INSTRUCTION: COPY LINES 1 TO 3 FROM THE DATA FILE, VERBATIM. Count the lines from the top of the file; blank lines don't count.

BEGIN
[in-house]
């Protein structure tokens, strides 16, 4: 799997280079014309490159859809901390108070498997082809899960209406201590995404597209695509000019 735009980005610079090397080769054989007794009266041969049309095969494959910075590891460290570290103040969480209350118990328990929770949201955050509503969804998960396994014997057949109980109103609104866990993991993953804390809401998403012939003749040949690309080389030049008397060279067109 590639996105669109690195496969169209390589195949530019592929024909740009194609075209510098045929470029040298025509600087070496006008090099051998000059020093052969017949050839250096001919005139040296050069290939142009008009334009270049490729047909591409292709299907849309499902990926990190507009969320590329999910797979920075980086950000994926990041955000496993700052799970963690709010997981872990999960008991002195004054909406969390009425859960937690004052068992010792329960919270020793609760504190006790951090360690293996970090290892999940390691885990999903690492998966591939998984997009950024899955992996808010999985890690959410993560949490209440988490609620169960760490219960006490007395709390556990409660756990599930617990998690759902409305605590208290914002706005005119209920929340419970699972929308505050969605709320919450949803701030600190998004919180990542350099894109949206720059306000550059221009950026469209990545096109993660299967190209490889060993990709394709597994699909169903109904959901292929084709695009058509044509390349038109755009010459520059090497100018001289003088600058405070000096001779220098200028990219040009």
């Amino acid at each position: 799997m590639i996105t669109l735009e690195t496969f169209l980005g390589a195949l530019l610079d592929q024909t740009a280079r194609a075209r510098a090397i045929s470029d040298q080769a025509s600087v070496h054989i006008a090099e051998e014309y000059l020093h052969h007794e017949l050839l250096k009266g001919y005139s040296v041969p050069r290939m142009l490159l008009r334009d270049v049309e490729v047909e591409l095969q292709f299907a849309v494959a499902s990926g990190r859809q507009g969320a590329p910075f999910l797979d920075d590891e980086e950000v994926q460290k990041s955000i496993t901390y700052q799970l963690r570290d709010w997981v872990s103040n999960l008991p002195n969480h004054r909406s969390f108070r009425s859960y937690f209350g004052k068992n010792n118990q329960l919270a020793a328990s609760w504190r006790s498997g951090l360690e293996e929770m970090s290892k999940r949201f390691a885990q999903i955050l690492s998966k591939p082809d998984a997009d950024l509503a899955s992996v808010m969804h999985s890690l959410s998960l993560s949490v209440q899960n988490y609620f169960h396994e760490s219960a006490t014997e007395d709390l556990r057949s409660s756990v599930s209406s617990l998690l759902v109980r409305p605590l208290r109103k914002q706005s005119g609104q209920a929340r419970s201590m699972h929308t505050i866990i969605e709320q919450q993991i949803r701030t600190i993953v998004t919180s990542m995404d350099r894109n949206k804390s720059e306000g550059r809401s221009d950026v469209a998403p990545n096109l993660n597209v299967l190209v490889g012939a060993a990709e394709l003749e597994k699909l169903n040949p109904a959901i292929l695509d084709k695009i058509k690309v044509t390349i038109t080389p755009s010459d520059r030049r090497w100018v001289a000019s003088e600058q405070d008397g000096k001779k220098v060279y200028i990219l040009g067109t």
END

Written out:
[in-house]
């Protein structure tokens, strides 16, 4: 799997280079014309490159859809901390108070498997082809899960209406201590995404597209695509000019 735009980005610079090397080769054989007794009266041969049309095969494959910075590891460290570290103040969480209350118990328990929770949201955050509503969804998960396994014997057949109980109103609104866990993991993953804390809401998403012939003749040949690309080389030049008397060279067109 590639996105669109690195496969169209390589195949530019592929024909740009194609075209510098045929470029040298025509600087070496006008090099051998000059020093052969017949050839250096001919005139040296050069290939142009008009334009270049490729047909591409292709299907849309499902990926990190507009969320590329999910797979920075980086950000994926990041955000496993700052799970963690709010997981872990999960008991002195004054909406969390009425859960937690004052068992010792329960919270020793609760504190006790951090360690293996970090290892999940390691885990999903690492998966591939998984997009950024899955992996808010999985890690959410993560949490209440988490609620169960760490219960006490007395709390556990409660756990599930617990998690759902409305605590208290914002706005005119209920929340419970699972929308505050969605709320919450949803701030600190998004919180990542350099894109949206720059306000550059221009950026469209990545096109993660299967190209490889060993990709394709597994699909169903109904959901292929084709695009058509044509390349038109755009010459520059090497100018001289003088600058405070000096001779220098200028990219040009």
């Amino acid at each position: 799997m590639i996105t669109l735009e690195t496969f169209l980005g390589a195949l530019l610079d592929q024909t740009a280079r194609a075209r510098a090397i045929s470029d040298q080769a025509s600087v070496h054989i006008a090099e051998e014309y000059l020093h052969h007794e017949l050839l250096k009266g001919y005139s040296v041969p050069r290939m142009l490159l008009r334009d270049v049309e490729v047909e591409l095969q292709f299907a849309v494959a499902s990926g990190r859809q507009g969320a590329p910075f999910l797979d920075d590891e980086e950000v994926q460290k990041s955000i496993t901390y700052q799970l963690r570290d709010w997981v872990s103040n999960l008991p002195n969480h004054r909406s969390f108070r009425s859960y937690f209350g004052k068992n010792n118990q329960l919270a020793a328990s609760w504190r006790s498997g951090l360690e293996e929770m970090s290892k999940r949201f390691a885990q999903i955050l690492s998966k591939p082809d998984a997009d950024l509503a899955s992996v808010m969804h999985s890690l959410s998960l993560s949490v209440q899960n988490y609620f169960h396994e760490s219960a006490t014997e007395d709390l556990r057949s409660s756990v599930s209406s617990l998690l759902v109980r409305p605590l208290r109103k914002q706005s005119g609104q209920a929340r419970s201590m699972h929308t505050i866990i969605e709320q919450q993991i949803r701030t600190i993953v998004t919180s990542m995404d350099r894109n949206k804390s720059e306000g550059r809401s221009d950026v469209a998403p990545n096109l993660n597209v299967l190209v490889g012939a060993a990709e394709l003749e597994k699909l169903n040949p109904a959901i292929l695509d084709k695009i058509k690309v044509t390349i038109t080389p755009s010459d520059r030049r090497w100018v001289a000019s003088e600058q405070d008397g000096k001779k220098v060279y200028i990219l040009g067109t």